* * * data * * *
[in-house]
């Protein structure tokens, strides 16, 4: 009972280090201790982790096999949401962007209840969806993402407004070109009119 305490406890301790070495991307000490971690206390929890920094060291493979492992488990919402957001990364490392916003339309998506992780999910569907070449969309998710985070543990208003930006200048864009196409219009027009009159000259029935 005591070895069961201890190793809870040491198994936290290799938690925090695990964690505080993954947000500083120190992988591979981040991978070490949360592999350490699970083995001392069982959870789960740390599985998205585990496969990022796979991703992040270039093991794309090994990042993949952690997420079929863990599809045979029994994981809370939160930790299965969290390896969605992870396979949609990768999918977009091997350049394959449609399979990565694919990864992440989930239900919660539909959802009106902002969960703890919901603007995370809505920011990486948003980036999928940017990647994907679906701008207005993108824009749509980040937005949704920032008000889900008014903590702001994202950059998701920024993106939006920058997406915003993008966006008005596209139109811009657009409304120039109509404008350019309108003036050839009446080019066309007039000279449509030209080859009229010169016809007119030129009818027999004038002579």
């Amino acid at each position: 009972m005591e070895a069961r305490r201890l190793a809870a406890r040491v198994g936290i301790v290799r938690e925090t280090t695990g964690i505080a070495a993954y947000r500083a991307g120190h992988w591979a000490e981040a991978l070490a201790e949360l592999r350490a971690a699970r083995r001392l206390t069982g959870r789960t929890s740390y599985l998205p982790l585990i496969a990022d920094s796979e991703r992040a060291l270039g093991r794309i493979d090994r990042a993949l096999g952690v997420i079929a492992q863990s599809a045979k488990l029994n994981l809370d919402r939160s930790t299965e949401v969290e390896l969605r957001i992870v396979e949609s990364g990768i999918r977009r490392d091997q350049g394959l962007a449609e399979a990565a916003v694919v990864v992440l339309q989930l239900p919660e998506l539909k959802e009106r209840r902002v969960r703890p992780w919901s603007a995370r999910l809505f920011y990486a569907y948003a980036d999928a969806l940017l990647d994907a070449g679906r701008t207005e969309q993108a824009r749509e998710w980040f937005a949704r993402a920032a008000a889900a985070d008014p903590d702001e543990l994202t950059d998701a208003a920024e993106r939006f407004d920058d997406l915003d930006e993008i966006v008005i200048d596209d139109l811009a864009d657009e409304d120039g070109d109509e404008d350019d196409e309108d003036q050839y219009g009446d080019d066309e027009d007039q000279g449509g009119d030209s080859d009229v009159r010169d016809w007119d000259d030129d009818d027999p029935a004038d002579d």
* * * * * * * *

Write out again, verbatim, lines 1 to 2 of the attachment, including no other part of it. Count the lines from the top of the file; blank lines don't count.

[in-house]
């Protein structure tokens, strides 16, 4: 009972280090201790982790096999949401962007209840969806993402407004070109009119 305490406890301790070495991307000490971690206390929890920094060291493979492992488990919402957001990364490392916003339309998506992780999910569907070449969309998710985070543990208003930006200048864009196409219009027009009159000259029935 005591070895069961201890190793809870040491198994936290290799938690925090695990964690505080993954947000500083120190992988591979981040991978070490949360592999350490699970083995001392069982959870789960740390599985998205585990496969990022796979991703992040270039093991794309090994990042993949952690997420079929863990599809045979029994994981809370939160930790299965969290390896969605992870396979949609990768999918977009091997350049394959449609399979990565694919990864992440989930239900919660539909959802009106902002969960703890919901603007995370809505920011990486948003980036999928940017990647994907679906701008207005993108824009749509980040937005949704920032008000889900008014903590702001994202950059998701920024993106939006920058997406915003993008966006008005596209139109811009657009409304120039109509404008350019309108003036050839009446080019066309007039000279449509030209080859009229010169016809007119030129009818027999004038002579």